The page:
song of the week fiftytwo
pilgrim - magnificent defeat
1. mars hill music
modern post - grace alone / sing team - oh! great is our god / kings kaleidoscope - asaph’s arrows / kin - kin / citizens - already not yet
the number one album of the year is a total and complete cheat. here’s my flimsy reasoning: they are all EPs from the same church; five different bands, but who cares…
mars hill music released a slew of EPs from various bands that make up the multi-campused church’s various worship teams. each band is great in their own right; each has a unique style of worship and songwriting.
some quick thoughts on all the EPs:
4. julia stone - by the horns
julia stone has one of the most unique voices i’ve ever heard. she just crafts great folk songs. she does great covers. her albums feels like it was recorded in 1974, placed in a sealed time capsule before anyone had heard it, and not opened until 2012. it’s nostalgic without being cheesy. it’s soft without being overtly feminine. it’s pretty decent.
3. yeasayer - fragrant world
i wanted to not like this. i had heard yeasayer before and had thought “maybe i just don’t get it.” then i heard the opening riff from henrietta and the crazy tonal shift it takes for the last 2 minutes and i realized i had been missing out on something. yeasayer blends so many different styles and genres that you would be hard-pressed to peg them into one hole. one thing that is unmistakable though is the sound of brooklyn. the cutting edge, pushing the boundaries, post-modern (or maybe post post-modern?) sound feels so inseparable from brooklyn, the borough which the band calls home. it’s awkward at first, but the more you listen the more the layers get peeled back and the more you can appreciate this pretty great album.
2. lovelite - in three persons
this came out of nowhere for me. i had heard of lovelite and followed them somewhat closely over the years but never was truly blown away by anything they put out. this album feels like a great leap forward for them as a band. it finds them expanding on that “80s sound” that they somewhat resembled before. here it goes to whole new levels. the reverb soaked drums, the poppy guitar riffs, the soaring vocals. it’s all there. but in three persons completely tows the line between genius and cheesy. at no point does it feel forced or uneven. it feels like the natural progression for a band finally finding their voice. and talk about a great lyrics!
selfish motives, haunted choices / we cry out with broken voices / precious Jesus our great purpose / You’re the center of existence
those words taken as they’re written are deeply moving. but accompany them with the beautiful orchestration and you’ve got one very powerful song. i, for one, cannot wait to see what’s next from lovelite.
7. mumford and sons - babel
this was probably the album i was most looking forward to all year. loved the mumfs first album, and was eagerly anticipating a repeat effort. and that’s more or less what this is. it feels almost like a collection of b-sides that didn’t quite make the cut the first time around. it’s their first album…just not as good. some of the songs recreate the ecstatic, foot stomping fun, while others just sort of fall flat. if you liked the first, you’ll like the second. i just didn’t like it as much.
6. rend collective experiment - homemade worship by handmade people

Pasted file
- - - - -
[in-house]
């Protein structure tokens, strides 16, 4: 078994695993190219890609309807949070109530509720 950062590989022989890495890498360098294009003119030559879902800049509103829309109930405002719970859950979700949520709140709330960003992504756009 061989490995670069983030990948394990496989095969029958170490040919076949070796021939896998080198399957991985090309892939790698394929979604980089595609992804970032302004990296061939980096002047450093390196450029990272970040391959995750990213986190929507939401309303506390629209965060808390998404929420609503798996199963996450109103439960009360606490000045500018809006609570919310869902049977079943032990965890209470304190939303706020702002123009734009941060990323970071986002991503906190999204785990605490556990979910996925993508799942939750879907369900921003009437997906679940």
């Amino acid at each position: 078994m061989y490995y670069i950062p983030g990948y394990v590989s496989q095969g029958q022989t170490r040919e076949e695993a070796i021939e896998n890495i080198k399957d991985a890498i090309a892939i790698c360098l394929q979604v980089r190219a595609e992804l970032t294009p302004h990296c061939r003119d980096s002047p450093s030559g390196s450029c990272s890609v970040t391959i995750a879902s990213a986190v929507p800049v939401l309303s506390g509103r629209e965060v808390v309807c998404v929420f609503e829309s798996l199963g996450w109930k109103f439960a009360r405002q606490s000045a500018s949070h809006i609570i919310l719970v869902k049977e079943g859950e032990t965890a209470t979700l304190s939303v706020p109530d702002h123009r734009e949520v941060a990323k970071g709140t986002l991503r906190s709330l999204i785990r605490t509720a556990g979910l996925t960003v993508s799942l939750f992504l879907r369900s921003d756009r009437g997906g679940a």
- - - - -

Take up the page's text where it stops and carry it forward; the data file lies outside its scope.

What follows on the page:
one of the best discoveries of the year. a reminder that worship can be fun. they really create some interesting orchestration of songs, and have that soaring group vocal thing going on that really sweeps you into the music. some of the songs bend toward the traditional worship/christian music fare, but on the whole it’s a really creative band doing some really creative things. it’s like mumford and sons recording a worship album.
5. delta spirit - delta spirit
i had such high hopes for this album coming into the year. and i wasn’t disappointed. 2010’s history from below was such a great rootsy/americana/indie rock album and put the spirit on the map (for me at least). this album gives a sort of departure from that sound blending some 60s/70s california beach vibes to their rootsy sound. they’re at their best when they’re creating driving alt rock songs that build and build until they explode. delta spirt is one of the great american rock bands working today.
10. dry the river - weights and measures
its just so different, its good. its like bon iver, will oldham, and arcade fire were thrown into a test tube, and out came dry the river. it’s a really interesting mix of folk/bombastic rock/falsetto harmonies that for some reason works fairly well. they’re like the killers if the killers were cool.
9. judah & the lion - first fruits
a great bluegrass worship album. if you’re tired of traditional worship songs, pop this on your ipod and enjoy banjo filled worship. lyrically it’s not the most profound, but they’re doing something musically that’s more interesting than most bands that it’s worth a buy.
8. gungor - a creation liturgy
what makes gungor so great, is fully on display in this live album. while most live christian albums are recorded in massive stadiums with thousands of voices singing along, this sounds like it was recorded at a local bar. you can hear people talking, bottles clinking, and of course people worshiping along. it mostly combines songs recorded from their previous two efforts, with some adjustments in arrangements. the energy and passion is palpable, and the musicianship is phenomenal, especially for a live outfit. gungor is a great band, and if this recording is any indication, a great live act. dont miss out!